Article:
Jake: Can you give one or two illustrations?
CJ: Well, there are many, but one such example can be found in the second chapter (sura) that, when read in isolation, appears to be Muhammad endorsing warfare during the holy month of Ramadan. The particular verse is 2:217:
“They ask you about war in the holy month. Tell them: “To fight in that month is a great sin. But a greater sin in the eyes of God is to hinder people away from the way of God, And not believe in Him.”
Despite this passage’s somewhat ambiguity, it was recited by Muhammad shortly after his exile to Medina. The Meccans were determined to kill Muhammad and his Muslim believers, and the only means of survival the Muslims had at their disposal was to lay siege on their enemy’s relatively unprotected caravans. This verse refers to the very first time Muhammad ordered such an attack, but in doing so, he gave two specific orders. First, wait until the Holy month had passed. Second, do not kill anyone, as this will result in vendettas. Well, his men failed to obey both his instructions and Muhammad was greatly aggrieved. In turn, he prayed to Allah for guidance, and this verse is, as claimed by Muhammad, God’s reply. The key part of the reply being, “To fight in that month is a great sin!”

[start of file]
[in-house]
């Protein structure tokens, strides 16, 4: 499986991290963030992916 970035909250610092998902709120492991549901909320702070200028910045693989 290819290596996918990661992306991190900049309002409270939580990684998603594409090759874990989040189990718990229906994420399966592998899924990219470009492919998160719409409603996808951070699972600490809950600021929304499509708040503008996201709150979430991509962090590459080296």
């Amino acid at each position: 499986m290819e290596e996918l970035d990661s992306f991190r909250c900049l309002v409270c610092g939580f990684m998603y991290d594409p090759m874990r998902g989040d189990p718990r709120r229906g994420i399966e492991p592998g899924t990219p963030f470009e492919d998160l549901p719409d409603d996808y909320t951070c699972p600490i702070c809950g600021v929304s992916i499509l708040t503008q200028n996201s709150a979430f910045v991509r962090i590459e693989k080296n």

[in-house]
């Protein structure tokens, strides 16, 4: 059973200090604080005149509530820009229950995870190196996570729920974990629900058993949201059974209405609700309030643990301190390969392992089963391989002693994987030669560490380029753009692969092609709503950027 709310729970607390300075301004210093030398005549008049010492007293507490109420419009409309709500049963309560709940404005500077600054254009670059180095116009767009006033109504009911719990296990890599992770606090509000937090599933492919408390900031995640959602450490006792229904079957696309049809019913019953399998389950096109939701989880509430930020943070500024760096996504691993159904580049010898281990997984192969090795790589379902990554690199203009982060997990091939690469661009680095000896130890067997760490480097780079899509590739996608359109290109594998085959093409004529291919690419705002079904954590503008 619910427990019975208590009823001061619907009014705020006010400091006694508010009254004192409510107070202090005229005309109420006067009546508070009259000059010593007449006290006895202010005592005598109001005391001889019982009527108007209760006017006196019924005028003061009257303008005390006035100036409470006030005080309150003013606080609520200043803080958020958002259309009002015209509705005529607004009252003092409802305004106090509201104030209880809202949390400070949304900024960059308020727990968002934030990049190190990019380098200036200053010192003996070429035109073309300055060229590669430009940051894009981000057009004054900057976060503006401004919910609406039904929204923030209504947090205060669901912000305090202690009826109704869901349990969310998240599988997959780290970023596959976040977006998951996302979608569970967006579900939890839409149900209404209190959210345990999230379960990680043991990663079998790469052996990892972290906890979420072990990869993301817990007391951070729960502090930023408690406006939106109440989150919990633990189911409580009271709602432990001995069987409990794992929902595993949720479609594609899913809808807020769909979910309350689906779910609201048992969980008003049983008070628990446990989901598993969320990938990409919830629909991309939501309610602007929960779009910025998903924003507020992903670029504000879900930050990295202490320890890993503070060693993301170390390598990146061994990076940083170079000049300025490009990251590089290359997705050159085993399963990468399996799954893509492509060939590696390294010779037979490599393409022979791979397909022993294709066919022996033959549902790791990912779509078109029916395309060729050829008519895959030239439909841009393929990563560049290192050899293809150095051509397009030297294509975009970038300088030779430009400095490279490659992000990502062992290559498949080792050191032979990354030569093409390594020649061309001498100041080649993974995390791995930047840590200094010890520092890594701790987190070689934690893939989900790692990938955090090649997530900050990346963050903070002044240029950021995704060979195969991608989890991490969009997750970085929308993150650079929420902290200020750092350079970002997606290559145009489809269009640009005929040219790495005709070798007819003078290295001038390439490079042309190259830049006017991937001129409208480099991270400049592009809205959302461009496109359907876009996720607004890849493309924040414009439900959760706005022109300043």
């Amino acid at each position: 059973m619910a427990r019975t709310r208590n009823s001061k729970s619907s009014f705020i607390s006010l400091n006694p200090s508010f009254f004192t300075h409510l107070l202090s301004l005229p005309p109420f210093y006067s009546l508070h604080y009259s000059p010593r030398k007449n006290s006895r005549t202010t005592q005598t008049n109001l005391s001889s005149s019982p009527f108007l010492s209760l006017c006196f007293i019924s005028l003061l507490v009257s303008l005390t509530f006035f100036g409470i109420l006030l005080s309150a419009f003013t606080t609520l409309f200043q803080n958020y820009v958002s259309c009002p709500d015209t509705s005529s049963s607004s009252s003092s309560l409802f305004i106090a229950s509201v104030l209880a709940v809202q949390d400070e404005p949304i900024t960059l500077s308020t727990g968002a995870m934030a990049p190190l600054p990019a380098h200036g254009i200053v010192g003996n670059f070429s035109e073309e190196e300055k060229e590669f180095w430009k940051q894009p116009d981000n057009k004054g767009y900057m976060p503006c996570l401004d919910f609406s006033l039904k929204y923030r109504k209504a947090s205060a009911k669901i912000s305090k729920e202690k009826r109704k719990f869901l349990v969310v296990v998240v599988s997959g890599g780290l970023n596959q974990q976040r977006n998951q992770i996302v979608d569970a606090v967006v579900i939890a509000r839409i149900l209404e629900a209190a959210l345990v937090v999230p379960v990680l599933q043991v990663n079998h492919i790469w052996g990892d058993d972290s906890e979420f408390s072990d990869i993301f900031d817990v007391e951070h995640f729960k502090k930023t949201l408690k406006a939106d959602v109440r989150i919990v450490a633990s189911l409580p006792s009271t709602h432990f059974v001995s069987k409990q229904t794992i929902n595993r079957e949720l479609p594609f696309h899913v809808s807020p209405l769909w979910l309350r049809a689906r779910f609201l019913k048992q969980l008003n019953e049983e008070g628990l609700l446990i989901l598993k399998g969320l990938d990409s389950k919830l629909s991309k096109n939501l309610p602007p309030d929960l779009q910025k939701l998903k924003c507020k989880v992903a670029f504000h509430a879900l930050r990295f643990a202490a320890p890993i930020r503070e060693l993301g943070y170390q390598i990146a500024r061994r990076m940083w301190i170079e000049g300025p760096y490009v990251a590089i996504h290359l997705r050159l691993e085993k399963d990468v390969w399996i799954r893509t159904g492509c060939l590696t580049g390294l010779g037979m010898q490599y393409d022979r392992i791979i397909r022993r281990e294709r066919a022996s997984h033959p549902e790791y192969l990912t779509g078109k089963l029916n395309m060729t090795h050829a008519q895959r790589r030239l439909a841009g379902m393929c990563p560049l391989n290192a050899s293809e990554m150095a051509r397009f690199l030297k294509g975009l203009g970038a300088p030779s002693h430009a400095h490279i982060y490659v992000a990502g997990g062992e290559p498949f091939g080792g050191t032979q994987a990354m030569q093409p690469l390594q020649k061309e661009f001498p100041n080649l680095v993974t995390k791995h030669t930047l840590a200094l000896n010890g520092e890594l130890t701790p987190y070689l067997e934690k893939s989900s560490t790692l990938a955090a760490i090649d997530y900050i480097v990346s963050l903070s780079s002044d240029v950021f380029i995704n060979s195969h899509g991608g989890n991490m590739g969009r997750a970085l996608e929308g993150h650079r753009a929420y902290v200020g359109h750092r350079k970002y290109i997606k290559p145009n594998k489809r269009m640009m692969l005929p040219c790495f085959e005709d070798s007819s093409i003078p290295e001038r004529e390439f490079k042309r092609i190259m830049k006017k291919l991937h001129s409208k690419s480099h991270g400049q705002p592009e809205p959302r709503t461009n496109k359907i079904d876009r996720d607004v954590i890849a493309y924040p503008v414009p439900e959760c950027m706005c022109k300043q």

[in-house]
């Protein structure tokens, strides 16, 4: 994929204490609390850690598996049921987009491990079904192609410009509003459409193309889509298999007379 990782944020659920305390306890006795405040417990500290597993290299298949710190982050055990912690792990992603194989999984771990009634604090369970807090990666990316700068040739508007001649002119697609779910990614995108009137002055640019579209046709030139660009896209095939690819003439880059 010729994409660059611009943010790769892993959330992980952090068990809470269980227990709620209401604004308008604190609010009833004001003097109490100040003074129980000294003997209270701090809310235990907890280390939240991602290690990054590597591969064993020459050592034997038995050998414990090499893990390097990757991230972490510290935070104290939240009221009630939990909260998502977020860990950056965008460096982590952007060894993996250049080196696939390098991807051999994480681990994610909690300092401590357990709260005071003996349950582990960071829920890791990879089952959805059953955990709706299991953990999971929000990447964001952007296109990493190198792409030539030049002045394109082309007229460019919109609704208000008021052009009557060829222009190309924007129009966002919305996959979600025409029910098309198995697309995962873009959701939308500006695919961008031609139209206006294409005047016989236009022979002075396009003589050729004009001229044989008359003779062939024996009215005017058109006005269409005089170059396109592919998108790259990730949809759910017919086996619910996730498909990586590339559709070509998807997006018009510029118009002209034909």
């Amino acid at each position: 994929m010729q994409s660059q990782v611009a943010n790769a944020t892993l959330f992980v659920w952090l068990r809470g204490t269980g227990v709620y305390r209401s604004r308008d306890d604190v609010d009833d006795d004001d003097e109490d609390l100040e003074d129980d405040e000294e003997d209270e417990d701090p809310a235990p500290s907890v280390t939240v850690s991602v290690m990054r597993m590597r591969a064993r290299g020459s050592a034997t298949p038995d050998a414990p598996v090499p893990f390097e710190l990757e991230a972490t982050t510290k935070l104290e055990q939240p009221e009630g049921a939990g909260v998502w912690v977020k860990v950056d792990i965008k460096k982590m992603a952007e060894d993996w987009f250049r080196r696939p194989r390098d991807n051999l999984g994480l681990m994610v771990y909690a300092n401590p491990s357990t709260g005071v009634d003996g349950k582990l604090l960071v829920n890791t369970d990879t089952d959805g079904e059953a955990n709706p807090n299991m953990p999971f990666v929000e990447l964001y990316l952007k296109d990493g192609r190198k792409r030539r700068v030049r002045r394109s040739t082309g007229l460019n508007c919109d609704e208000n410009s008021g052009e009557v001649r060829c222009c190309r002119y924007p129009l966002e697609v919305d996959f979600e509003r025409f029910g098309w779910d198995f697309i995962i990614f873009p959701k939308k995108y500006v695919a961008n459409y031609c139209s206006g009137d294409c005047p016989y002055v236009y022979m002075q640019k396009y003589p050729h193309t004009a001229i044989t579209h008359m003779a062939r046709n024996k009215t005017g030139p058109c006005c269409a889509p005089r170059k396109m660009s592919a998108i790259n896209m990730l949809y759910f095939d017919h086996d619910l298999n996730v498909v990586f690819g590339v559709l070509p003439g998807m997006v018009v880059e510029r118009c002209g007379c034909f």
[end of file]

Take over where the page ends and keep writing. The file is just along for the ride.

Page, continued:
A further example that opponents of Islam (and I count myself as one because I am philosophically opposed to all religions equally) will cite passages to demonstrate the Koran promotes anti-Semitism, as demonstrated in Sam Harris’ End of Faith, whereby he quotes Koran 2:65, “And certainly you know of those who exceeded the limits of the Sabbath, so we said to them, “Be you apes, despised.” And then later adding his commentary, “On almost every page, the Koran instructs observant Muslims to despise non-believers.”
Now, if you read the Koran in the same manner as you read the Bible, then absolutely Harris offers a fair judgment, and one I’ve been guilty of executing. However, when you study Muhammad’s life, you begin to understand why he said the things he said. In this particular instance, for example, Muhammad was referring specifically to ONE particular Jewish tribe in Medina, who he had exiled. After fleeing for his life to Medina, Muhammad looked forward to working with the Jews and Christian community there as he regarded them as equal “Peoples of the Book”, but the Jewish tribe of that city made a backdoor pact with the Meccans, who continued to attack the Muslims, agreeing they would join forces with the Quraysh should they lay siege on Medina. As per the rules of military engagement in Arabia at that time, Muhammad had every right to order the execution of the Jewish tribe, but instead sent them packing and on their way. Thus the words cited in the Koran demonstrate his disappointment with that one particular tribe and not the entire Jewish people.